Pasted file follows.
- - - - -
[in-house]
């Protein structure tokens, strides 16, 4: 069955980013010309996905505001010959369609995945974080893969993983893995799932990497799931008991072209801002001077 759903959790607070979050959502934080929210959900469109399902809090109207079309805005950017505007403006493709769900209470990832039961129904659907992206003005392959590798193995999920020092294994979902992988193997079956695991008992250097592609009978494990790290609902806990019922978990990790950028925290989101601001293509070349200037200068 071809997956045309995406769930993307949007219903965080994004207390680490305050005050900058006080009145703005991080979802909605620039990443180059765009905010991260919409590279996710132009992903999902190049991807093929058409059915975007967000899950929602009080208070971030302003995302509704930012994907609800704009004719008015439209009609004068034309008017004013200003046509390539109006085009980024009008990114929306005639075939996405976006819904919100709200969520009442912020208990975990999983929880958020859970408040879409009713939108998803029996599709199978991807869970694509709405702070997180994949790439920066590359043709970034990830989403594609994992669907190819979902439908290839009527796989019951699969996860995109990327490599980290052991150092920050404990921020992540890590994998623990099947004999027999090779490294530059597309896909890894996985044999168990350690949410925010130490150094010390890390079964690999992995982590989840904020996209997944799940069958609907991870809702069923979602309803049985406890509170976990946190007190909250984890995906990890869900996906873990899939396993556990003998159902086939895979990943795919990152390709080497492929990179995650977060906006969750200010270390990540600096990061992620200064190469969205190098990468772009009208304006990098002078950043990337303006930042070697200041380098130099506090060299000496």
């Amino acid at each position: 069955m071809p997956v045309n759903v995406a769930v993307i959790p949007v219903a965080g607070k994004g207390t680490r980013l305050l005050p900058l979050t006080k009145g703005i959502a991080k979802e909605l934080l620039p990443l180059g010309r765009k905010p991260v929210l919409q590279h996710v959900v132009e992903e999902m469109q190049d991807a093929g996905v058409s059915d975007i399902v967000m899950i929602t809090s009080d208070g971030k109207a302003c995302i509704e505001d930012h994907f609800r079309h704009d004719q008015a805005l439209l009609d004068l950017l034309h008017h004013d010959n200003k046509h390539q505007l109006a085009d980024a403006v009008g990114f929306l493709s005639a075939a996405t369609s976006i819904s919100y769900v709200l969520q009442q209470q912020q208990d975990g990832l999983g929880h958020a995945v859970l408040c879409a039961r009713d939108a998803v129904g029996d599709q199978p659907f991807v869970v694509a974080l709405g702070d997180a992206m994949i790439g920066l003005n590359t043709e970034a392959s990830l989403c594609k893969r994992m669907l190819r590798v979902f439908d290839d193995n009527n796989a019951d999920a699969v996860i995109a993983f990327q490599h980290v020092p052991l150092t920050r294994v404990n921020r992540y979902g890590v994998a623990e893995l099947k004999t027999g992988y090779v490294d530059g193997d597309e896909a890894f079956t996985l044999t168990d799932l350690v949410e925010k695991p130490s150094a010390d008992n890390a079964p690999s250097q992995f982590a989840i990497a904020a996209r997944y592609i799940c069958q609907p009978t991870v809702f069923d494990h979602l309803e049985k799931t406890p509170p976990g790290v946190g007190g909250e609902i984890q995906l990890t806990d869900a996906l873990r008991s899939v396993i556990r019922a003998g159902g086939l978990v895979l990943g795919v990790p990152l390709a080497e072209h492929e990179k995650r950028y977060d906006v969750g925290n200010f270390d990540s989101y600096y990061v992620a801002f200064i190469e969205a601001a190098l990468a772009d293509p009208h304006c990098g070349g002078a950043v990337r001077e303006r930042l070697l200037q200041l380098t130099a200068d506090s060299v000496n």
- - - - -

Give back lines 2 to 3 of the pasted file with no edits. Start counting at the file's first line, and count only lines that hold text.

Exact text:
């Protein structure tokens, strides 16, 4: 069955980013010309996905505001010959369609995945974080893969993983893995799932990497799931008991072209801002001077 759903959790607070979050959502934080929210959900469109399902809090109207079309805005950017505007403006493709769900209470990832039961129904659907992206003005392959590798193995999920020092294994979902992988193997079956695991008992250097592609009978494990790290609902806990019922978990990790950028925290989101601001293509070349200037200068 071809997956045309995406769930993307949007219903965080994004207390680490305050005050900058006080009145703005991080979802909605620039990443180059765009905010991260919409590279996710132009992903999902190049991807093929058409059915975007967000899950929602009080208070971030302003995302509704930012994907609800704009004719008015439209009609004068034309008017004013200003046509390539109006085009980024009008990114929306005639075939996405976006819904919100709200969520009442912020208990975990999983929880958020859970408040879409009713939108998803029996599709199978991807869970694509709405702070997180994949790439920066590359043709970034990830989403594609994992669907190819979902439908290839009527796989019951699969996860995109990327490599980290052991150092920050404990921020992540890590994998623990099947004999027999090779490294530059597309896909890894996985044999168990350690949410925010130490150094010390890390079964690999992995982590989840904020996209997944799940069958609907991870809702069923979602309803049985406890509170976990946190007190909250984890995906990890869900996906873990899939396993556990003998159902086939895979990943795919990152390709080497492929990179995650977060906006969750200010270390990540600096990061992620200064190469969205190098990468772009009208304006990098002078950043990337303006930042070697200041380098130099506090060299000496």
């Amino acid at each position: 069955m071809p997956v045309n759903v995406a769930v993307i959790p949007v219903a965080g607070k994004g207390t680490r980013l305050l005050p900058l979050t006080k009145g703005i959502a991080k979802e909605l934080l620039p990443l180059g010309r765009k905010p991260v929210l919409q590279h996710v959900v132009e992903e999902m469109q190049d991807a093929g996905v058409s059915d975007i399902v967000m899950i929602t809090s009080d208070g971030k109207a302003c995302i509704e505001d930012h994907f609800r079309h704009d004719q008015a805005l439209l009609d004068l950017l034309h008017h004013d010959n200003k046509h390539q505007l109006a085009d980024a403006v009008g990114f929306l493709s005639a075939a996405t369609s976006i819904s919100y769900v709200l969520q009442q209470q912020q208990d975990g990832l999983g929880h958020a995945v859970l408040c879409a039961r009713d939108a998803v129904g029996d599709q199978p659907f991807v869970v694509a974080l709405g702070d997180a992206m994949i790439g920066l003005n590359t043709e970034a392959s990830l989403c594609k893969r994992m669907l190819r590798v979902f439908d290839d193995n009527n796989a019951d999920a699969v996860i995109a993983f990327q490599h980290v020092p052991l150092t920050r294994v404990n921020r992540y979902g890590v994998a623990e893995l099947k004999t027999g992988y090779v490294d530059g193997d597309e896909a890894f079956t996985l044999t168990d799932l350690v949410e925010k695991p130490s150094a010390d008992n890390a079964p690999s250097q992995f982590a989840i990497a904020a996209r997944y592609i799940c069958q609907p009978t991870v809702f069923d494990h979602l309803e049985k799931t406890p509170p976990g790290v946190g007190g909250e609902i984890q995906l990890t806990d869900a996906l873990r008991s899939v396993i556990r019922a003998g159902g086939l978990v895979l990943g795919v990790p990152l390709a080497e072209h492929e990179k995650r950028y977060d906006v969750g925290n200010f270390d990540s989101y600096y990061v992620a801002f200064i190469e969205a601001a190098l990468a772009d293509p009208h304006c990098g070349g002078a950043v990337r001077e303006r930042l070697l200037q200041l380098t130099a200068d506090s060299v000496n």